EurWORK European Observatory of Working Life

Psychosocial risks


Psychosocial risks are aspects of the design and management of work, and its social and organisational contexts, that have the potential to cause psychological or physical harm. Work-related stress is one of the health risks most frequently identified by workers in Europe. The factors that can cause stress for workers and influence their health and well-being can be related to the following: job content; work intensity and job autonomy; working time arrangements and work–life balance; social environment, including interpersonal relationships at work and social support; job insecurity; and career development.

Background and status

Currently, there is no legislation dedicated to addressing psychosocial risks at EU Level. However, there is no doubt that EU workers’ health and safety legislation covers workers’ mental health. Indeed, Article 5 of Council Directive 89/391/EEC of 12 June 1989 (known as the Framework Directive on health and safety) states:

The employer shall have a duty to ensure the safety and health of workers in every aspect related to the work.

In addition, Article 6 of the directive provides a general principle of prevention: the employer must assess the risks at the workplace and take appropriate collective and individual measures to eliminate or reduce the risks.


European social dialogue initiatives

In addition to this legal framework, the EU social partners have concluded two EU collective agreements to address some specific psychosocial risks, based on the general principles of the Framework Directive: one on work-related stress in 2004 and the other on workplace bullying and violence at work in 2007.

At sectoral level, EU social partners have also addressed the issue of psychosocial risks in, for instance, central administration and the education, railway, private security and electricity sectors.

Future developments

The issue of psychosocial risks is addressed in the EU Strategic Framework on Health and Safety at Work 2021–2027. In this document, the European Commission announces an awareness campaign led by the European Agency for Safety and Health at Work (EU-OSHA) covering musculoskeletal disorders and psychosocial risks. With regard to psychosocial risks, European social partners are due to assess emerging issues linked to mental health at work and to put forward guidance for action.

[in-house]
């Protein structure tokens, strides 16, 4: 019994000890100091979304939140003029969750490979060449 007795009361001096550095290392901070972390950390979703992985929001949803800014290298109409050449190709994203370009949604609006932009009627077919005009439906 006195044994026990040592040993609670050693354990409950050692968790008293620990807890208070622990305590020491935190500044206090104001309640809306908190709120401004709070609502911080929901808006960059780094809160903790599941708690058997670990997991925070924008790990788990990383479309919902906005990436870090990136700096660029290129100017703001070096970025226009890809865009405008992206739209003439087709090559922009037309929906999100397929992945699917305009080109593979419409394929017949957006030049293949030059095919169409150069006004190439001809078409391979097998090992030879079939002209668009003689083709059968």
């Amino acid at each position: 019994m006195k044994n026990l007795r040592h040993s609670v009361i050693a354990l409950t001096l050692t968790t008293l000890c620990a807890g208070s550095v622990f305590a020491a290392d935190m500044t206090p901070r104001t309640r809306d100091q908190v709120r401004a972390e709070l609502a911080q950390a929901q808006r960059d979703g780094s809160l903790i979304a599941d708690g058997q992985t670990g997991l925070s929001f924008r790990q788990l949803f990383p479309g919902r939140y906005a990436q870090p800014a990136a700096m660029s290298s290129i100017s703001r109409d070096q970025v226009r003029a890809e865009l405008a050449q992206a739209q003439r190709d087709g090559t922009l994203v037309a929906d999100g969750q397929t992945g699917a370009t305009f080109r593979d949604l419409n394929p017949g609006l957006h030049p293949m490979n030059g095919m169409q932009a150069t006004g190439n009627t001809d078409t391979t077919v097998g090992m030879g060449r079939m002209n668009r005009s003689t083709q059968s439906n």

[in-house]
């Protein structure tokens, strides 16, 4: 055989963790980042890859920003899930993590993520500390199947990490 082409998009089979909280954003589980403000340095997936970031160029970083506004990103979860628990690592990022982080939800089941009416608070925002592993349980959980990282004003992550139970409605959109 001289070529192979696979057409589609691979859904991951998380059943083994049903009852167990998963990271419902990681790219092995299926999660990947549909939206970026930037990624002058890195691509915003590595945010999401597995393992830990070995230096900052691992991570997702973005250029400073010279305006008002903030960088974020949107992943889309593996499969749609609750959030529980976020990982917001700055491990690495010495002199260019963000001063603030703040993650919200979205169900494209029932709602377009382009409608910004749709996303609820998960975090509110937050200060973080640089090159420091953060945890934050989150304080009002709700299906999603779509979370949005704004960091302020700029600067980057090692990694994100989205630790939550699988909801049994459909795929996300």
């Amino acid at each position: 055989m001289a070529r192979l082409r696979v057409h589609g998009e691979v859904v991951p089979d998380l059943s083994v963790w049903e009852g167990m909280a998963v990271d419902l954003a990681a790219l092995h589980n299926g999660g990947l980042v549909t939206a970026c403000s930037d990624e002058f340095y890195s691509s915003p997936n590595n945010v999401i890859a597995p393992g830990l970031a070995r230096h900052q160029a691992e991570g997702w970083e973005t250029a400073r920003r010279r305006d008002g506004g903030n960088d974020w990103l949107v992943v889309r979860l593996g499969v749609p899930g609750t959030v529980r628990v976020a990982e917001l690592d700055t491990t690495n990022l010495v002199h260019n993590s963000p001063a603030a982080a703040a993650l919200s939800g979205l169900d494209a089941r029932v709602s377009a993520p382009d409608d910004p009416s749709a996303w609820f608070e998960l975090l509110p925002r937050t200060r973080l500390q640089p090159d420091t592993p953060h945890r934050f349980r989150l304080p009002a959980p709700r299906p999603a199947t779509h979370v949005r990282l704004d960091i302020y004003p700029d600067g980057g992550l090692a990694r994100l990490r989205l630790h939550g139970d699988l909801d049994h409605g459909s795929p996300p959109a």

Since the publication of the strategic framework, the European Parliament has been putting pressure on the Commission to address psychosocial risks. On 10 March 2022, the Parliament adopted a resolution in which its members called on the Commission:

to propose, in consultation with the social partners, a directive on psychosocial risks and well-being at work aimed at the efficient prevention of psychosocial risks in the workplace, such as anxiety, depression, burnout and stress, including risks caused by structural problems such as work organisation.

On 5 July 2022, by an overwhelming majority, Members of the European Parliament (MEPs) passed a resolution calling on the Commission and the Member States to act as soon as possible to address psychosocial risks. MEPs believe that the current measures are insufficient and ineffective, with regard to the assessment and management of psychosocial risks, and call for the adoption of ‘prevention plans for mental health risks in all workplaces’. MEPs want the Commission to propose ‘a legislative initiative, in consultation with social partners, on the management of psychosocial risks and well-being at work in order to effectively prevent [these] risks in the workplace, including online’.

Related dictionary terms

Autonomous agreement European Agency for Safety and Health at Work European collective agreements framework agreements Framework Directive on health and safety harassment and violence at work health and safety risk assessment stress at work working environment

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